Homebrew Process: Day 0

The process begins with a thought, an idea, for the perfect beer. Something good. Something different. Before any of the real heavy lifting, since I am relatively new to homebrewing, I will take that idea to the internet to nurture and grow it.

This time my idea is to brew with maple syrup. Spring is around the corner and in Quebec it is the perfect time of the year to indulge in lots of maple at a Cabane à Sucre. There are a lot of questions to ask when brewing with maple and I have no idea how to properly use it.

The first place I will look for answers is the forums at homebrewtalk.com. Pretty much any questions you might have about brewing will already be answered. A quick search of their forums or wiki will get you a good portion of the information you need or at the very least a good starting point for deeper investigation. Also, Google is always your friend.

There will be a lot of information out there. In my case, there are many different opinions on using maple syrup. Some say it doesn’t add any flavour, some say it does. Then there are different times to use it in the process. Boiling it will add a dry woody flavour. Adding too much will dry out the beer and up the alcohol content. Some books add maple during fermentation. Some people use it to prime their bottles (and then you have to make the proper calculations). There are also different grades of maple (and then Canada has different grades than the labels in America).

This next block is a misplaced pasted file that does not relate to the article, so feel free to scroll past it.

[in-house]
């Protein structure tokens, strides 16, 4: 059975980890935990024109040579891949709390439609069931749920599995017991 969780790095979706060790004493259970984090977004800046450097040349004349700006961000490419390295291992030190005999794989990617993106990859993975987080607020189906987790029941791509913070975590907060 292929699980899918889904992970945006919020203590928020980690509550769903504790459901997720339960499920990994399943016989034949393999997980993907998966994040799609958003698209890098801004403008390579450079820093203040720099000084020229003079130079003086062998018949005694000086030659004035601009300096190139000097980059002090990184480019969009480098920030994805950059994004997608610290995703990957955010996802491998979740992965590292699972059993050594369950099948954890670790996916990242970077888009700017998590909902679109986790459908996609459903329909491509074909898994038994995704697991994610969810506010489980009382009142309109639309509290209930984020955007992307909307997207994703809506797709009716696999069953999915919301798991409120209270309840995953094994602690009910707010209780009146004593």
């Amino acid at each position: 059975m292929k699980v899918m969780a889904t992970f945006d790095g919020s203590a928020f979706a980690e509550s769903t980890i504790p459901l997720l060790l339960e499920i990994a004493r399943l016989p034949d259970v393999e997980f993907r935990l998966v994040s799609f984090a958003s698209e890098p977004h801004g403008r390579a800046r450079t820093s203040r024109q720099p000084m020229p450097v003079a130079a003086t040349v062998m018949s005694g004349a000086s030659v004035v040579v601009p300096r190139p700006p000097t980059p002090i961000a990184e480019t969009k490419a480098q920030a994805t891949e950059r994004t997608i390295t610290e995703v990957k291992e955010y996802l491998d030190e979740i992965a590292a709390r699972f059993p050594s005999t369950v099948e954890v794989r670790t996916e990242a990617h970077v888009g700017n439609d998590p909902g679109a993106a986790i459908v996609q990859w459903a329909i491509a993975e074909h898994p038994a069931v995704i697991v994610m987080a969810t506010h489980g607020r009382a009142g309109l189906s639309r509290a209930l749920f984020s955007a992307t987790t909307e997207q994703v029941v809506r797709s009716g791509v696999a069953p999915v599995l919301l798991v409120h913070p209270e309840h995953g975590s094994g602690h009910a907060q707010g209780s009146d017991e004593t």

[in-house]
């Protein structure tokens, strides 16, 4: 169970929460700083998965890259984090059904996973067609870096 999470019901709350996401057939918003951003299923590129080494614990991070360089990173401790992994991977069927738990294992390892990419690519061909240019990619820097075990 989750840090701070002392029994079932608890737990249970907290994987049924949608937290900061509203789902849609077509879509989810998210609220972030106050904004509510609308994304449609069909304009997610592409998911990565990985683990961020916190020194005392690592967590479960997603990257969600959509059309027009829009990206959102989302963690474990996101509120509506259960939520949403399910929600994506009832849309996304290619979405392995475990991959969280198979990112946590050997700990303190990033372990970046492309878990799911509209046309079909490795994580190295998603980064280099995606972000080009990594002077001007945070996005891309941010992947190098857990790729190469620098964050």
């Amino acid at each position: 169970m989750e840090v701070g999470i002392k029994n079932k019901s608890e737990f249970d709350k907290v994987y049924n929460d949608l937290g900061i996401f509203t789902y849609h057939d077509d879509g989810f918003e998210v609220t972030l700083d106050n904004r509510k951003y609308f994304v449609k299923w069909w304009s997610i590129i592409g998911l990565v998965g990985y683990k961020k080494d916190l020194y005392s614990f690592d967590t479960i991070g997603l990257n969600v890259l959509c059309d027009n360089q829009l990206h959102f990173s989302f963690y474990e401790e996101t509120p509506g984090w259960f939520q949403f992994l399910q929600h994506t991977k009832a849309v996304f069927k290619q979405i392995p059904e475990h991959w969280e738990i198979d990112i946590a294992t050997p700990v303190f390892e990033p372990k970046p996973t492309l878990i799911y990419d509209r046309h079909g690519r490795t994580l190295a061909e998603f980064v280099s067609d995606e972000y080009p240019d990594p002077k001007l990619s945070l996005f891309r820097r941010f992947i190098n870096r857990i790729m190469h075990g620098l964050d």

That’s a lot of information to process. Which is why I won’t jump in head first. I probably won’t decide how to use maple properly until brew day.

Here’s what I know so far about using maple syrup.

  • Adding it to the boil will produce a dry woody flavour.
  • Adding it to the fermentation will help retain more maple flavour. However there is a risk of contamination and halting the yeast productivity. If you don’t use a fresh bottle of maple then you should boil it with water to sanitize before adding it. Remember that the yeast will eat the sugar and it won’t be that classic sweet taste you’re expecting.
  • I’ve read some warnings of botulism cultivating in home made maple syrup but using bought syrup from a can or bottle should be fine.
  • Using maple to prime your bottles will retain the sweet smooth taste. But you have to calculate the amount properly or you risk messing up your carbonation.
  • You will have to use a lot of maple syrup to maintain a taste which can be expensive. Although, in my opinion, taste is arbitrary to individuals so you have no idea what is the ‘right’ amount of ‘taste’ is unless you try it.
  • There are different grades of syrup. Using a higher grade (lighter) will give you more fermentable sugars while using a lower grade with more “impurities” will contain less pure sugar but will have more flavour. Using cooking grade maple will probably be the best bet if your goal is to create flavour in your beer and not higher alcohol content.
  • Keep reading tomorrow when I begin to craft the recipe.